From William Lee
ALS: American Philosophical Society; copy: Virginia Historical Society
Frankfort 27th. June 1779
By the Letter you did me the Honor to write to me the 17th. instant, I perceive you are still under a mistake relative to the Contract made with D’Acosta & Co.— There never was to my knowlege any Contract made with that house for the same things that I requested you to apply for to the French Ministry on account of the State of Virginia.
D’Acosta & Co. contracted to send some thousand fusils & other triffleing Articles for the State of Virginia, which they expressly stipulated to ship from France before the end of last September, otherwise the Contract was to be entirely void.
This House fail’d to comply with their Contract, and even without making any Apology, or giving any reason for so doing; which I have since thought a most fortunate circumstance not only for the State of Virginia but indeed for America, having authentic information, that within the course of 12 Months past, many thousand fusils have been sent from Leige to a Clerk of that house, many of them of so base a quality as to cost only Seven Livres the fusil & bayonet.
In my Judgement it is an unpardonable cruelty to put such instruments into the hands of brave Men who are not only fighting for their own Lives, but in defence of the Liberties of their Country.
The most important part of the Supplies that the French Ministry were requested to furnish for the State of Virginia are the Canon, Howitzers, Mortars, Powder Ball & Shells; none of which have ever been contracted for with any one, & if they shou’d be sent to Boston or Charles Town for Congress, they cannot be of any more use to Virga: while the War continues & the Enemy have the Superiority in the American Seas, than if they were in France; & as the principal Military operations this year, will most likely be in the Southern States, there is much reason to apprehend that the want of fusils will be severely felt in that quarter. I therefore hope you will endeavor to get the Supplies requested sent to Virginia as soon as possible, since they may be even now got there before the Campaign is ended.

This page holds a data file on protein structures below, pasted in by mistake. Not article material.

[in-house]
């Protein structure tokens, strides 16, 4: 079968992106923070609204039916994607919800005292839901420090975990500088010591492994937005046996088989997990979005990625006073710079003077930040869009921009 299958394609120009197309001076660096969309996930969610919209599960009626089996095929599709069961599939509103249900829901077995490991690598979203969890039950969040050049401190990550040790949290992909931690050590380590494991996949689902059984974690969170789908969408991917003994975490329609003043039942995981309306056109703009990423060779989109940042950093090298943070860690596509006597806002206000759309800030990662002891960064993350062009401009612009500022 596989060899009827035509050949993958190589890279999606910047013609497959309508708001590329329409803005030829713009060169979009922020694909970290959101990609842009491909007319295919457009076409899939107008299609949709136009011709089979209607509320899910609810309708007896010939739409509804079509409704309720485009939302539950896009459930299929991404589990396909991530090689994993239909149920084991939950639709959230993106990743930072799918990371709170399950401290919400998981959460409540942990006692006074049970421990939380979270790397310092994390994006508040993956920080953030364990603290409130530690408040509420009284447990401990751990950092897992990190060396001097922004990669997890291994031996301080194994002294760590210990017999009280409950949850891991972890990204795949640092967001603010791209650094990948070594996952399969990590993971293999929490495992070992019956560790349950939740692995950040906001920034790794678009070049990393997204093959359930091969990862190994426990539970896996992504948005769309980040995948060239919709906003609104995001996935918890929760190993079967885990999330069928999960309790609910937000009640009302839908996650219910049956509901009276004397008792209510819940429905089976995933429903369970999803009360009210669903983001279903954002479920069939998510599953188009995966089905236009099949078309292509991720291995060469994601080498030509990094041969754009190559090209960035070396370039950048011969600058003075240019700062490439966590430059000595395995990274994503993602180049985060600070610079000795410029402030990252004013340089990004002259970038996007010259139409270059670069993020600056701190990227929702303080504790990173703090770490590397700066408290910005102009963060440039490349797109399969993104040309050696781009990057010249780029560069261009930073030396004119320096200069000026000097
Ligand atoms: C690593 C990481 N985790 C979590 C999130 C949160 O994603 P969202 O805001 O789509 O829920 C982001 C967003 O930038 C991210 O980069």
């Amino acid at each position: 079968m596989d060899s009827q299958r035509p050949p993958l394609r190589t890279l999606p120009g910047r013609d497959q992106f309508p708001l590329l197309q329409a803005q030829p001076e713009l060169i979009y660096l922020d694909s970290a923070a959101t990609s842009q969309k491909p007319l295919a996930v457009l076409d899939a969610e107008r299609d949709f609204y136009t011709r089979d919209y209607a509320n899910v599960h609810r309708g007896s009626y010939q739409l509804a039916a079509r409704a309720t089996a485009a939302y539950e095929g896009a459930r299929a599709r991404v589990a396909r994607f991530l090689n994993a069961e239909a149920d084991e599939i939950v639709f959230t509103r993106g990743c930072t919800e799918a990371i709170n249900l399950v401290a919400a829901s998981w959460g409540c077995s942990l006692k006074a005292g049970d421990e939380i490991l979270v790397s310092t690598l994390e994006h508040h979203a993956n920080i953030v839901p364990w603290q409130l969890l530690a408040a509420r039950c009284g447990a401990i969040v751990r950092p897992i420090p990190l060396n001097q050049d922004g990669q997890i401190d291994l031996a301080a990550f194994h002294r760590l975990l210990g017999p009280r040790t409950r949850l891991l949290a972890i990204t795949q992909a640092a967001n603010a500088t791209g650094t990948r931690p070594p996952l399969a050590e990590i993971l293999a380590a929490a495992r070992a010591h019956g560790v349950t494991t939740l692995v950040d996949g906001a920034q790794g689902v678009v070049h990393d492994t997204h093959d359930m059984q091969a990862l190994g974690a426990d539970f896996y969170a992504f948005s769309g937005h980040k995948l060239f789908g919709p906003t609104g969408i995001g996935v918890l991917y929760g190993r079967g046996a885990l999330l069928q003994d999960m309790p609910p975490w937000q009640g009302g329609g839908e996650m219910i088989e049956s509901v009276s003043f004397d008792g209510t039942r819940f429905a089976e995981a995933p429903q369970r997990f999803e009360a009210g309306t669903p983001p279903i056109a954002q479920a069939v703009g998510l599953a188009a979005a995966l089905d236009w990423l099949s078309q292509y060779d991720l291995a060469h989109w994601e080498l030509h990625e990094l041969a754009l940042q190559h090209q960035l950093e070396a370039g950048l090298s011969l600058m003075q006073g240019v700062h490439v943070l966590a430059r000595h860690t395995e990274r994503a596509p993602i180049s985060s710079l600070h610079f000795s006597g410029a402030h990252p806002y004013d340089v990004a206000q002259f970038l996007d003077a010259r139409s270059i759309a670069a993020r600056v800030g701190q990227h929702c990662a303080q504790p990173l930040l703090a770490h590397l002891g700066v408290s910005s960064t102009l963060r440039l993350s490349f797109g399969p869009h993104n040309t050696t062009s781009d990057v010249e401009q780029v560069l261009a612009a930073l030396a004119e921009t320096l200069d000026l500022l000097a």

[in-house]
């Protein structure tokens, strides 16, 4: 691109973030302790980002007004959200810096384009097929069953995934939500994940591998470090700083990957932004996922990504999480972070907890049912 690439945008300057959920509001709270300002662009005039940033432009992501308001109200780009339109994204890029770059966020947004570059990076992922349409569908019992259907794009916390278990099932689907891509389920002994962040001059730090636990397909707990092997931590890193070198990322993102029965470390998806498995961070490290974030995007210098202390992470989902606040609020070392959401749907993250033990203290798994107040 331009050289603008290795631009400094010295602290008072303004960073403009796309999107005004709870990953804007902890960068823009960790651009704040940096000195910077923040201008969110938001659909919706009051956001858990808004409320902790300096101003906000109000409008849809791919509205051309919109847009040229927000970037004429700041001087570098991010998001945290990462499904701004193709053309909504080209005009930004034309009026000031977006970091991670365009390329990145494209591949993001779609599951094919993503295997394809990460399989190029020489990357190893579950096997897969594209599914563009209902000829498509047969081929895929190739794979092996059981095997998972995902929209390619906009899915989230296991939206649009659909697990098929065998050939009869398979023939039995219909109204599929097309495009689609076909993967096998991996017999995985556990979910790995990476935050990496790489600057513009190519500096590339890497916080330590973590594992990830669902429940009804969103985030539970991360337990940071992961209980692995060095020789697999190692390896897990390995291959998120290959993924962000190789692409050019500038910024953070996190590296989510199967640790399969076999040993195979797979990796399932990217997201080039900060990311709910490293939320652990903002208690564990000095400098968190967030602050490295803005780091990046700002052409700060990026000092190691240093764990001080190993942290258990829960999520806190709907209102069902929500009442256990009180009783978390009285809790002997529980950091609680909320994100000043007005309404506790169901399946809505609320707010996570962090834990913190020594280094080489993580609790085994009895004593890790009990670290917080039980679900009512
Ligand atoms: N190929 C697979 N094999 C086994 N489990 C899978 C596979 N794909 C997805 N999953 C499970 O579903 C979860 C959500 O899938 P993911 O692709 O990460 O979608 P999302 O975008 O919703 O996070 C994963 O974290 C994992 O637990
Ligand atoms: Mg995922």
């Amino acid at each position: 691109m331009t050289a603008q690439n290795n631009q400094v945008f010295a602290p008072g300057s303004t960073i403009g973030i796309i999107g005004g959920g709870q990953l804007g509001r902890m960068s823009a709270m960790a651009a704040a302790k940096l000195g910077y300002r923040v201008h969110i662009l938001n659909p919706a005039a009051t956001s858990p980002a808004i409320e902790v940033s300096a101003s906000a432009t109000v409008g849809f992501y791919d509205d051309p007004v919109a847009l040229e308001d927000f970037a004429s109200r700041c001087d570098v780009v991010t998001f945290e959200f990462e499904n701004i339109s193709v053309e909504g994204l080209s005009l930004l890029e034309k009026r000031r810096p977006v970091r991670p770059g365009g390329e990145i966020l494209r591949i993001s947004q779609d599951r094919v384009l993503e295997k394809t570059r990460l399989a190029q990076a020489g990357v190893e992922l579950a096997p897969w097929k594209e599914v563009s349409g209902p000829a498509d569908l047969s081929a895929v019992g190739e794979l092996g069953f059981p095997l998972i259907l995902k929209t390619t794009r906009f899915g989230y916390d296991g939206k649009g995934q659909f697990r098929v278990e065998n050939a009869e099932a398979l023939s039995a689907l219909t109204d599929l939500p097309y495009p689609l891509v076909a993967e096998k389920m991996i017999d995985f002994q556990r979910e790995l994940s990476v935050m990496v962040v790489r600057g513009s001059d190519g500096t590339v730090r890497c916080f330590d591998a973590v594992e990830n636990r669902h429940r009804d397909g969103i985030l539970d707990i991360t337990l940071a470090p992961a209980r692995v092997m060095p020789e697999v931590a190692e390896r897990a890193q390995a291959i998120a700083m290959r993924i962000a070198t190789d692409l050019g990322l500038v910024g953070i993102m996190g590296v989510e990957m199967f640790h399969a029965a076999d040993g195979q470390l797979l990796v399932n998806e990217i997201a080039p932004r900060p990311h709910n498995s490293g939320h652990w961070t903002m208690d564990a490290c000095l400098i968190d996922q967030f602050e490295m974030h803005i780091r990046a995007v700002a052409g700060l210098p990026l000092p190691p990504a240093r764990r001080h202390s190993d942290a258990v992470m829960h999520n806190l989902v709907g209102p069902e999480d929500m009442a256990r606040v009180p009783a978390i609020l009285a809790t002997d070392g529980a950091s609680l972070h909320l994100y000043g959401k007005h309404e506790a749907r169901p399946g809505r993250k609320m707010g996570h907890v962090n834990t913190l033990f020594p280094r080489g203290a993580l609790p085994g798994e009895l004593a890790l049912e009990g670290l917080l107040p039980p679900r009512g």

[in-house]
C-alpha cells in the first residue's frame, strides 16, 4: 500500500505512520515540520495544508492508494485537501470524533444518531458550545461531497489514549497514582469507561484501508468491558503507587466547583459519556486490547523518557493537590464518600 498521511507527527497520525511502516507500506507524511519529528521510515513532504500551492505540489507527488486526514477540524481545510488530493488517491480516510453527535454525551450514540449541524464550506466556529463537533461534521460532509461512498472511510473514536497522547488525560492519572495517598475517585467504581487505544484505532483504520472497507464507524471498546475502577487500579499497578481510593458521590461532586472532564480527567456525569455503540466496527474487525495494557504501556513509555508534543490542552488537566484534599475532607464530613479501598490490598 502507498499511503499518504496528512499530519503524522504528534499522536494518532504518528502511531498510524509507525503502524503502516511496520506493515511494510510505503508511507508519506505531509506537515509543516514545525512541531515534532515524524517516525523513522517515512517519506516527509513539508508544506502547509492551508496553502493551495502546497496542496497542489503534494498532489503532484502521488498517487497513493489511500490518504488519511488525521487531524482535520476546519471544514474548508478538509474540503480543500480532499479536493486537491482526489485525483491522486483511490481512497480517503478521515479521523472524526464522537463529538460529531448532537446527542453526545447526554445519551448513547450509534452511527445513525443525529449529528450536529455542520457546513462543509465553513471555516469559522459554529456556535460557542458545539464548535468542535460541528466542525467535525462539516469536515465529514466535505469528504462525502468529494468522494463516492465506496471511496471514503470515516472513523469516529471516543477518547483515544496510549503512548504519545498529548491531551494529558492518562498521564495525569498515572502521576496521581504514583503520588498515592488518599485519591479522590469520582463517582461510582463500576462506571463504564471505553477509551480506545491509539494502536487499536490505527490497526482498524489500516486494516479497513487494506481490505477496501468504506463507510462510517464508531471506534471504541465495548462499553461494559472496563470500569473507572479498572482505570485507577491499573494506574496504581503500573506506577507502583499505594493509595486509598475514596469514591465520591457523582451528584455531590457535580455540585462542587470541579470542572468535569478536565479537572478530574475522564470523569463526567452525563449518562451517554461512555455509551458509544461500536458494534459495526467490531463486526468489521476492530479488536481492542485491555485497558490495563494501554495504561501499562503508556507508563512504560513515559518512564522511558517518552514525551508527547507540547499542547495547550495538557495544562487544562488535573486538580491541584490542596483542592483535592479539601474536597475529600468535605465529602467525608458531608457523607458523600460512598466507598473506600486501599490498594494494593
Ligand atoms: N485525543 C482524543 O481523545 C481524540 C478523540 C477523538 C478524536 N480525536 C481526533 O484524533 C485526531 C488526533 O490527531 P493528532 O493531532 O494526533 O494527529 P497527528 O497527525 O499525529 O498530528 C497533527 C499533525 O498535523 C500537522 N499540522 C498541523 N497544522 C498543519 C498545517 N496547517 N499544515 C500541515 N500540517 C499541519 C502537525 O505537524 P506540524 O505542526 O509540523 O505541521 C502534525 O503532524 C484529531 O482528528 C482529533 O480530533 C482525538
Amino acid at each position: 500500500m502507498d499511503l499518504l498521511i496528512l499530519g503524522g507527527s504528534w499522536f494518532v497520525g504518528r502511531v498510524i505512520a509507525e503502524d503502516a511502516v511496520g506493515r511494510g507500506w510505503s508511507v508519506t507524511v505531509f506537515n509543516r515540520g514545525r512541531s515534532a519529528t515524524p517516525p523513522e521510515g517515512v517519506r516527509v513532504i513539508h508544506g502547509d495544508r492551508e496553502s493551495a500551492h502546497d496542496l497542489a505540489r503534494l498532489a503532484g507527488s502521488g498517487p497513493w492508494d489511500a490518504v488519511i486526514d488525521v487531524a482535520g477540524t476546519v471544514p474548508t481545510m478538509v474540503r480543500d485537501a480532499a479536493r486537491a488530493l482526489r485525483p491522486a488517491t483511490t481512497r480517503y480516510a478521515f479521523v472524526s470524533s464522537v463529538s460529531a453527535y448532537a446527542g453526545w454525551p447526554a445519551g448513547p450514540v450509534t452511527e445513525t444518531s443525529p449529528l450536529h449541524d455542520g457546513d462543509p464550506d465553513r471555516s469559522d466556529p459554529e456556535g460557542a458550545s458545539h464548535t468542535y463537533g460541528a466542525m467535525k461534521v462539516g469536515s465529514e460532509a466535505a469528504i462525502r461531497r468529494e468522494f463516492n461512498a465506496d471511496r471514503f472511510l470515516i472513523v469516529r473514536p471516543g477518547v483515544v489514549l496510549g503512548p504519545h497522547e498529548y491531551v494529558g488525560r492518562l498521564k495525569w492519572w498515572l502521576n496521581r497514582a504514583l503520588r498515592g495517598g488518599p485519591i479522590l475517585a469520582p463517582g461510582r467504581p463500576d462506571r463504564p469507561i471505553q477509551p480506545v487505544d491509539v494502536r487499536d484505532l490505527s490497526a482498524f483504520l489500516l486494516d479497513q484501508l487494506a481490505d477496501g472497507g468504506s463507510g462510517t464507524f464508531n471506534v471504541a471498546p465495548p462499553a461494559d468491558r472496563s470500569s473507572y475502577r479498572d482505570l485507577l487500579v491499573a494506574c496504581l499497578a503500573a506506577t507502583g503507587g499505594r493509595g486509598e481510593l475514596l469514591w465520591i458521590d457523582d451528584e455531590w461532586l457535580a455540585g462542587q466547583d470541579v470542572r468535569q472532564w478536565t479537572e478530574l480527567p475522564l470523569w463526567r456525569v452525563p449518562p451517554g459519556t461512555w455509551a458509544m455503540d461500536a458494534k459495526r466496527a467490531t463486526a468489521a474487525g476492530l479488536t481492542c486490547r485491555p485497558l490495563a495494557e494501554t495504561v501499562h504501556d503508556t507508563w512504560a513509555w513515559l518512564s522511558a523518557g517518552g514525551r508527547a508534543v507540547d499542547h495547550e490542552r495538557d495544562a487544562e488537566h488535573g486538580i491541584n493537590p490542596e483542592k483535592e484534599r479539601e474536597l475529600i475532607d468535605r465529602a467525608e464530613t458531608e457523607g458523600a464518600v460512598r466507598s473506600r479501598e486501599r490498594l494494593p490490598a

In doing this you will certainly render an essential Service, to the Common Cause & highly oblige him who has the Honor to be with very great respect Sir Your most Obliged and Obedient Humble Servant
Honorable Benjamin Franklin Esqr. &c &c &c
Addressed: The Honorable / Benjamin Franklin Esqr. Minister / Plenipotentiary, to the Court of / Versailles, from the United States / of America. / at Passy / near Paris
Endorsed: Wm Lee Esqr about the Arms